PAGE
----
Pre-Separation Financial Agreements

The Rise of Pre-Relationship Financial Agreements

Financial Agreements commonly referred to by practitioners as Binding Financial Agreements (BFAs) continue to stir controversy amongst practitioners whom practice Family Law.

Some swear by them, others avoid them like the plague and most would participate in drafting a few reluctantly, but would really prefer to defer the task to counsel.

However, what seems to be undeniable is the strong market demand for Financial Agreements by creating a new transactional sub-practice within a litigation heavy area.

Litigation around Financial Agreements

From a client’s perspective, the most frequent question is whether there could be a possible that the agreement regarding the future division of property reached at the outset of cohabitation or marriage could be revisited when the relationship falls through.

While it would not be possible to preclude any claim, the grounds for setting aside Financial Agreements have narrowed significantly in scope where one could reasonably conclude that more often than not, well drafted Financial Agreements are likely to remain unchallenged.

The early litigation surrounding Financial Agreements were largely as a result of procedural defects or technical faults from the legislative requirements.

For instance, whether advice was provided as to the advantages and disadvantages of the Agreement, whether a certificate of independent legal advice had been correctly annexed to the Agreement, which heading of the Family Law Act the Agreement was purported to be entered into etc.

These issues have been by and large rectified through legislative revisions and complemented by good practice adopted by practitioners.

In light of the recent High Court case of Thorne v Kennedy1 the litigation surrounding Financial Agreements are subtler in substance and form drawing upon common law and equitable arguments of unconscionability, undue influence and/or duress.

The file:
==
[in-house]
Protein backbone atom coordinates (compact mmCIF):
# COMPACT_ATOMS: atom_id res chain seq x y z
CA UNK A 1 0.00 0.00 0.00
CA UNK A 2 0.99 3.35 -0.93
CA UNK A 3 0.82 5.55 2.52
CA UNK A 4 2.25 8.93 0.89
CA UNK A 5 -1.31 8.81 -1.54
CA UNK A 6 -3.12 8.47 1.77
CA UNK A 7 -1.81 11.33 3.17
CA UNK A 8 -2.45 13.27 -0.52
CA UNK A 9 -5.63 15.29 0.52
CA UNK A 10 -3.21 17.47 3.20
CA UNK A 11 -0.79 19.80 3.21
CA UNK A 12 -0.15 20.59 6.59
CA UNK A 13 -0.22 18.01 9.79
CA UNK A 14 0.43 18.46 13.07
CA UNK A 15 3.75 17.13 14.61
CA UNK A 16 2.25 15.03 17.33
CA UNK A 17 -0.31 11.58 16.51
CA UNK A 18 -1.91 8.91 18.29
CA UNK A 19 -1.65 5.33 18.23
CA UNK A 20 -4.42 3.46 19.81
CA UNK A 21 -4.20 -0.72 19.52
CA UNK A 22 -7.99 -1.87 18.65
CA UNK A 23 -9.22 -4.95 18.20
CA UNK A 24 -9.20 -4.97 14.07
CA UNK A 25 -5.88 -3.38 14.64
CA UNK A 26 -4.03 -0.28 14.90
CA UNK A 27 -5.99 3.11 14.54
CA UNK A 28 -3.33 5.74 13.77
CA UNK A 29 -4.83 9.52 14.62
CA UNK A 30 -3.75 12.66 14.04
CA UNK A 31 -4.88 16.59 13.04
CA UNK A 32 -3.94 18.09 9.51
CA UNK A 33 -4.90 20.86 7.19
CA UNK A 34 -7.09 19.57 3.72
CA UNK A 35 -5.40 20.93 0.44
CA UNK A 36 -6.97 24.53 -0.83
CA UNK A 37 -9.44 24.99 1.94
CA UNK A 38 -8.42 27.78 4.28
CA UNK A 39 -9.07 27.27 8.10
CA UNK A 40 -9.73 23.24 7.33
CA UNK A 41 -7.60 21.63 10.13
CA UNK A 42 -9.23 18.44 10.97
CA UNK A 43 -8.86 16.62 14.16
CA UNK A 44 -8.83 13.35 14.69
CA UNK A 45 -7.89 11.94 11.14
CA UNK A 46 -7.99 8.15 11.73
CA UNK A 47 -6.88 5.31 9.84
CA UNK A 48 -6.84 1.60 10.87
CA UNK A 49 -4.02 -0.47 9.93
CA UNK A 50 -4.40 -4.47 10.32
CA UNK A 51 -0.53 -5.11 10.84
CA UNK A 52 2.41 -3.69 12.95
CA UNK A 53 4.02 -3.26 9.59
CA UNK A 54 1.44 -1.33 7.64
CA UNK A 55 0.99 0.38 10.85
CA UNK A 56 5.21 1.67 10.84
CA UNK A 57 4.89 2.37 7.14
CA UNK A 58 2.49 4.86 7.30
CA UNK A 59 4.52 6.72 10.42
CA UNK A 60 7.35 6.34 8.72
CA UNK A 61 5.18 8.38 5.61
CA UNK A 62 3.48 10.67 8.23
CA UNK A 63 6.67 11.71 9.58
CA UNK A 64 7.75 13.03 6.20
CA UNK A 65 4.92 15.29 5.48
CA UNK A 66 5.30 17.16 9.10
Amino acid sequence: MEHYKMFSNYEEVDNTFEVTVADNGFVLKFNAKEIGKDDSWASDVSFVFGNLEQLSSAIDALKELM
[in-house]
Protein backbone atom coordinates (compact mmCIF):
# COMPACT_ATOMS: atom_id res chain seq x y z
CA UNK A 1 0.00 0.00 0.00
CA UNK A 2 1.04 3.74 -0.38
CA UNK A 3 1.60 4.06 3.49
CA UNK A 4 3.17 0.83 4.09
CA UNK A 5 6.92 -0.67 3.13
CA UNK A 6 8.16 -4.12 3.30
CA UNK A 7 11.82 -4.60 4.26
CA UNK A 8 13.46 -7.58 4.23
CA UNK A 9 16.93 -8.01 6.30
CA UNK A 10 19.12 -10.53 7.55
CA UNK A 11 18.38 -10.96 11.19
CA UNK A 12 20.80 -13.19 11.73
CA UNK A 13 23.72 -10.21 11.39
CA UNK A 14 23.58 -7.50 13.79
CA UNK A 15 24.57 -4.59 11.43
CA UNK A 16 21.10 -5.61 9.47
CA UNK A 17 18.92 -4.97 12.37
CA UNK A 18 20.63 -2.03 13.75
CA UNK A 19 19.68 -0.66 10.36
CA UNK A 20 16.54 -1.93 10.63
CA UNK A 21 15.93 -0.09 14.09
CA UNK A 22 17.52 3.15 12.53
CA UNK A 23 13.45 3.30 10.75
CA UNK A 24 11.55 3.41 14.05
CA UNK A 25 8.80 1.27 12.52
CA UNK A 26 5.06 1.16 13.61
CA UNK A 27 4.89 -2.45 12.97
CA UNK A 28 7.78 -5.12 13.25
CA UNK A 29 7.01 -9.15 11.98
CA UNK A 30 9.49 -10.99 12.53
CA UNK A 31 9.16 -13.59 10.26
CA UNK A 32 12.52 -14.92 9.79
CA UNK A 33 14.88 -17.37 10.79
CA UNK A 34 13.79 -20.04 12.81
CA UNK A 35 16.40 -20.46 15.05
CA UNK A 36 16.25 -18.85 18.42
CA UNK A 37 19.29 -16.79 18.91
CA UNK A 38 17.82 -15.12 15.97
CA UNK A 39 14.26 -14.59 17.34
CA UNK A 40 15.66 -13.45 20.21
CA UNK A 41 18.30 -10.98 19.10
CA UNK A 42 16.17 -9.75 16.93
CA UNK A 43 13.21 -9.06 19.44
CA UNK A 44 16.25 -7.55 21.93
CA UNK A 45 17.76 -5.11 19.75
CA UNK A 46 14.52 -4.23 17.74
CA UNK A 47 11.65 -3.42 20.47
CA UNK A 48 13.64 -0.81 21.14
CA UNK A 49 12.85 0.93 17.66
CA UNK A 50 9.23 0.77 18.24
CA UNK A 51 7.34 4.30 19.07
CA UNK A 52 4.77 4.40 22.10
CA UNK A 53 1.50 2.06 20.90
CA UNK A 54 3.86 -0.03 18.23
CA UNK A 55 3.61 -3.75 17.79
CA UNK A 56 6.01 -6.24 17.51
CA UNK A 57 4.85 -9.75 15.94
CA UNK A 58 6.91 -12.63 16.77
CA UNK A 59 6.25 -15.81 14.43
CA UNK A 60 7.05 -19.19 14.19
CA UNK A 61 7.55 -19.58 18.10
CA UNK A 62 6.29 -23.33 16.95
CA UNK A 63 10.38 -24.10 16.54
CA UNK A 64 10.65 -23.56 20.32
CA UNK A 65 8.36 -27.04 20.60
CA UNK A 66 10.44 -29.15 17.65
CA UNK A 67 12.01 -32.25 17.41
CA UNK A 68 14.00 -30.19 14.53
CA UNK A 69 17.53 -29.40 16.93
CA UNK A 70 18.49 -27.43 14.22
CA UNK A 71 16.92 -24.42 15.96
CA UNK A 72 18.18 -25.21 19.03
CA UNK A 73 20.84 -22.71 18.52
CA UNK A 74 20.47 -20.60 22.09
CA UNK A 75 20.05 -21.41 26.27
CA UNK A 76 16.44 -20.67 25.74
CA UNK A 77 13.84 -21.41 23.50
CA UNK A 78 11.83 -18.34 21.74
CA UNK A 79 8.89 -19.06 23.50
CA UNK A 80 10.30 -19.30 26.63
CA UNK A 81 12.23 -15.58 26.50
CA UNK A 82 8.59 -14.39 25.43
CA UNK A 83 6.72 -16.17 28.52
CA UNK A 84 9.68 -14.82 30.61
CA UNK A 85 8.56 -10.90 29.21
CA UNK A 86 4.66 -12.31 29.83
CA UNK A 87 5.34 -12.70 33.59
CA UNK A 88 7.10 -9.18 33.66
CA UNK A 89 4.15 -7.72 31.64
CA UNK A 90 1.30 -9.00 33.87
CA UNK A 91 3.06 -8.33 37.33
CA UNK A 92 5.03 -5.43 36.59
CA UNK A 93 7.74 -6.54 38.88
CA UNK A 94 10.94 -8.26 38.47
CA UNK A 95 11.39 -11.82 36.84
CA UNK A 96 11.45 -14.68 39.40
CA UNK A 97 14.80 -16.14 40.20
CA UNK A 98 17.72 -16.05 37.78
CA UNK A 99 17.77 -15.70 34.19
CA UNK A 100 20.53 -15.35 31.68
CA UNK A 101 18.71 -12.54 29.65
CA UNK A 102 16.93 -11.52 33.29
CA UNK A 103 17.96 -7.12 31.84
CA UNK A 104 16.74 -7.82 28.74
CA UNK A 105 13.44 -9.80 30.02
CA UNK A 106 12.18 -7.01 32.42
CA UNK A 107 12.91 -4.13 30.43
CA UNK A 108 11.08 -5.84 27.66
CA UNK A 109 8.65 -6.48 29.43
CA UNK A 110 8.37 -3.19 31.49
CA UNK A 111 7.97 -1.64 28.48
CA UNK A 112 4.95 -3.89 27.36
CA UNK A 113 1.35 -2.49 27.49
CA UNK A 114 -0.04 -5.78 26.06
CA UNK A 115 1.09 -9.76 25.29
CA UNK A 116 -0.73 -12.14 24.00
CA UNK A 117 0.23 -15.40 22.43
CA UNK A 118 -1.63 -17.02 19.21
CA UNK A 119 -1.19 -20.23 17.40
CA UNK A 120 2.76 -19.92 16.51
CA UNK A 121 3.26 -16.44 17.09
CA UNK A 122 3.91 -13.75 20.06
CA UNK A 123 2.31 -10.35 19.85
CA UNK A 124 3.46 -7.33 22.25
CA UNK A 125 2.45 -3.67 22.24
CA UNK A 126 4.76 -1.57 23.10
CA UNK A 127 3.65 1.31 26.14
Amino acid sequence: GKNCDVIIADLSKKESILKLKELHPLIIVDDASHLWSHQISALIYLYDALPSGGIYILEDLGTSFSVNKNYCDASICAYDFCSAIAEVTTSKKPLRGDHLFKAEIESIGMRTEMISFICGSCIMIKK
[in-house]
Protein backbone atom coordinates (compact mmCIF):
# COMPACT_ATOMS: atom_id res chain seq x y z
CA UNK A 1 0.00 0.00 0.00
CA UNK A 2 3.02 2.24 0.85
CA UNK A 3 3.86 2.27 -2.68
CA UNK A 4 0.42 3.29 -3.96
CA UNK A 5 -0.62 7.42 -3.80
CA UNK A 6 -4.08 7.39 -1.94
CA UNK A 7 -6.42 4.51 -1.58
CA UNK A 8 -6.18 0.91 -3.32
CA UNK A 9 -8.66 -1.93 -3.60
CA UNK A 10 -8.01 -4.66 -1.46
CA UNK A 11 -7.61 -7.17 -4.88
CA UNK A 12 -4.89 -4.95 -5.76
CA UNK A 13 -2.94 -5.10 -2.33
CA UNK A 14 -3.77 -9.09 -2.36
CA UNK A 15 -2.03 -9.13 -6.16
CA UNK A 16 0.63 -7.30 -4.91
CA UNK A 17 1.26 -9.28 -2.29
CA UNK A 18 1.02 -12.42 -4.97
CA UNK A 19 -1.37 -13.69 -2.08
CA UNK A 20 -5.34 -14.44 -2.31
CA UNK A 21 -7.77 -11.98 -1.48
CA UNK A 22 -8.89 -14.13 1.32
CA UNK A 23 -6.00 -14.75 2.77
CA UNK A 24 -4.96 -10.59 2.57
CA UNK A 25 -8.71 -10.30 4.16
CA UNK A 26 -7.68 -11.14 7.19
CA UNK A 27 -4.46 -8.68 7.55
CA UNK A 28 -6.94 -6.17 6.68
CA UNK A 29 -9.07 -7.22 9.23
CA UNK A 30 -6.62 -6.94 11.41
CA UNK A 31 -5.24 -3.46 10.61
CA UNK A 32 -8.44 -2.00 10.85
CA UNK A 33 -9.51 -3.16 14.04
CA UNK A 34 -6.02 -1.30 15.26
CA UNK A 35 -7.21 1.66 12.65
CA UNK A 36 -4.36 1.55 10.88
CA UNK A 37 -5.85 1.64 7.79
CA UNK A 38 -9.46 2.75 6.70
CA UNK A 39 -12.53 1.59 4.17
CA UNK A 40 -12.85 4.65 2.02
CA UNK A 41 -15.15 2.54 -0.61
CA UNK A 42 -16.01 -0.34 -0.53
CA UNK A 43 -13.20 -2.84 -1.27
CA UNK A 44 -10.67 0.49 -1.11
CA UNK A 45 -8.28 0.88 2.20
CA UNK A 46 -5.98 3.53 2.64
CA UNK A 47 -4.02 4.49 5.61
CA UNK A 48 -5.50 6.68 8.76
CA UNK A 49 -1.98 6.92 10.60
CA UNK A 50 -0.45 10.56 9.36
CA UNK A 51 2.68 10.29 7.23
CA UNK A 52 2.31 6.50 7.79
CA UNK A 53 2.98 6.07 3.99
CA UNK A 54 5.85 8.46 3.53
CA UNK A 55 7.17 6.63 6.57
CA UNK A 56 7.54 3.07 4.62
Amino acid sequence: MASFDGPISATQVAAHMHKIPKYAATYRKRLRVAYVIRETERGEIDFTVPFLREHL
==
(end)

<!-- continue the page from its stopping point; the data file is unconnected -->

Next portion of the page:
This is in part due to the inherent nature of Financial Agreements in that the parties who enter into such agreements are not operating at arm’s length and will often hold unequal bargaining power – a disparity of financial assets and/or emotional disadvantages.

In the above case2, the husband indicated to the wife that the wedding would not proceed and was therefore conditional upon her signing Financial Agreement eleven (11) days before their marriage.

The Agreement was then signed four (4) days before the wedding. On appeal, the Financial Agreement was set aside on the basis of unconscionable conduct and undue influence.

Should we be dissuaded from entering into Financial Agreements as a result of this decision? Probably not.

The facts in Thorne v Kennedy should have raised a multitude of red flags for any competent legal practitioner “four days before marriage… online marriage… wife with no substantial assets…18 million property developer husband…67 year old divorcee husband with three children… complete reliance by the wife on the husband.”